Virginia Electricity Policy Needs a Tune-up

The Virginia electricity utility, Dominion Virginia Power, is proposing to impose excessive and potentially unlawful charges on its customers who install solar systems. Further, Dominion’s actions are punitive to those customers who own clean renewable solar systems, actually harm all Virginians, and are the result of a misguided policy.

Dominion proposed these charges in response to legislation allowing utilities to recover costs associated with net metered distributed generation — i.e., solar arrays installed at a home or business. However, Dominion’s calculations fail to give due and equal consideration to the fact that solar power reduces future infrastructure needs and operation costs. Solar systems produce near their maximum output during the peak usage on the system, and distributed solar produces that energy where it is consumed.  This means solar power displaces the need to transmit electricity over long distances when electricity generation is most expensive and the capacity to transmit and distribute the electricity is most dear.  (Electrical systems — generators, transmission lines, and distribution lines — maintain sufficient capacity to meet the peak usage plus a safety margin.)

PJM, the grid operator that manages the high voltage transmission system in all or parts of 13 states and Washington, D.C., reported that for 2010, congestion on the system — lack of sufficient transmission capacity resulting in a sub-optimal and more costly operation of the system — cost customers $1.4 billion. In 2010, the Dominion territory was the most congested zone in PJM.  Distributed generation such as solar alleviates congestion.

Why unlawful.  Dominion’s charges impose higher costs on a customer with a solar system than one without.  This is an apparent violation of Virginia Code Section 56-234 that states that utilities have a duty to furnish “adequate service at reasonable and uniform rates.” to customers who take service “under like conditions.”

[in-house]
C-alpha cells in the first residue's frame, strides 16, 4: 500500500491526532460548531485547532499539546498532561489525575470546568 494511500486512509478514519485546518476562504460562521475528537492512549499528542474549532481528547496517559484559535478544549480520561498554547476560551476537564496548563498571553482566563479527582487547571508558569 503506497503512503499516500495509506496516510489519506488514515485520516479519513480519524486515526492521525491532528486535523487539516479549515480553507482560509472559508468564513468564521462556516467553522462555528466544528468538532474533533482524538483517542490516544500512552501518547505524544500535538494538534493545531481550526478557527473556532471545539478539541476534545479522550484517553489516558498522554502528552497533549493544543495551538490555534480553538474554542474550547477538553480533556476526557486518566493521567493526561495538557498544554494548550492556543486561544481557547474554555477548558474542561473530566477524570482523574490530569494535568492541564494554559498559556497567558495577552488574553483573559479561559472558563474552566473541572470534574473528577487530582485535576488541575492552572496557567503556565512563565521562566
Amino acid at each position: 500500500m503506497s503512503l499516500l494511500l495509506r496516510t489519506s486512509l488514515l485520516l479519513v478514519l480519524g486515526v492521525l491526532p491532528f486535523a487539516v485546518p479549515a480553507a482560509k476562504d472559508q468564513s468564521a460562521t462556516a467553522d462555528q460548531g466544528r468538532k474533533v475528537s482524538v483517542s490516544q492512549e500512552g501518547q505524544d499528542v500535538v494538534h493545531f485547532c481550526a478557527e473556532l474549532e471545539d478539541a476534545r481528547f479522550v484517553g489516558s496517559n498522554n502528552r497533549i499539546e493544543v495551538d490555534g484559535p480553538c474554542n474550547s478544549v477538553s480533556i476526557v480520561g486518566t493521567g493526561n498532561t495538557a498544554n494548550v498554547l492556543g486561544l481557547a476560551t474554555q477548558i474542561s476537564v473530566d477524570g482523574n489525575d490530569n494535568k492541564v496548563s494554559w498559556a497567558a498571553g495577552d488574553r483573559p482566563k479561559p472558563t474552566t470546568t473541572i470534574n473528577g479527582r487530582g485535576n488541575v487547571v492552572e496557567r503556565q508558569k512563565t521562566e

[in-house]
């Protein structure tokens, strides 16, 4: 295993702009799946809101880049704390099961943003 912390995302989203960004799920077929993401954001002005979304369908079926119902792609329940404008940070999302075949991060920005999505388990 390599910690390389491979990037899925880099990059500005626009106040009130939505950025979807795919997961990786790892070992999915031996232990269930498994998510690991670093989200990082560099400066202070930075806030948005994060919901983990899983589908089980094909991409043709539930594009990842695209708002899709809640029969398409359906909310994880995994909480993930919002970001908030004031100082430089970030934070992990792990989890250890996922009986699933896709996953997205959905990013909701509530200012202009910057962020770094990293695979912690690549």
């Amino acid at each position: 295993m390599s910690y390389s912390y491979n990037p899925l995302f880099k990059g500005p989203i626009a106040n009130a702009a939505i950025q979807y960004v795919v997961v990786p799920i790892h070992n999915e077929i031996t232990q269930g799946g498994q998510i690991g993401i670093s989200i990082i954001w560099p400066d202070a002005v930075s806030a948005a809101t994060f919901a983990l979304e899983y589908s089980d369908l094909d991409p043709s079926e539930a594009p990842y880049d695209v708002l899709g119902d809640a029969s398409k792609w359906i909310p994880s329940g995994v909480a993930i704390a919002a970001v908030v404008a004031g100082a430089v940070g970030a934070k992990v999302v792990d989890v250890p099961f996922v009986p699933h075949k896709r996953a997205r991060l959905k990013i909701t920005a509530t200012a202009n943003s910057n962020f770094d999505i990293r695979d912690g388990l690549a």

Why harmful to all Virginians.  Dominion’s charges will severely dampen solar energy growth in Virginia — and potentially eliminate these clean sources of electricity and local jobs.  The federal government uses tax policy to incentivize solar, and Virginians’ tax dollars support this federal policy.  Unfortunately, Dominion’s unjustified implementation of this law ensures that Virginia will not receive its fair share of these incentives.

Why punitive to solar owners. Financial modeling demonstrates that Dominion’s proposed charges would make impacted solar systems un-economic. While there may be a few Virginians who would decide to pursue un-economic projects, the vast majority would forego this path towards energy independence.

As a political appointee in the President George W. Bush administration, I speak as a fiscal conservative who understands that our current approach to energy usage and supply is not sustainable. Whether you — as I — recognize the folly of sending trillions oversees to pay for this unsustainable, insecure system, or you recognize the need to replace our ancient fossil-fueled power plants; whether you wish to maintain the beauty of the woods in which I camp with my kids, or you understand that the U.S. needs to regain technological leadership by investing in the energy technologies of the future; for whatever the reason, I request that you make your voice heard and say ENOUGH to this misguided and harmful policy.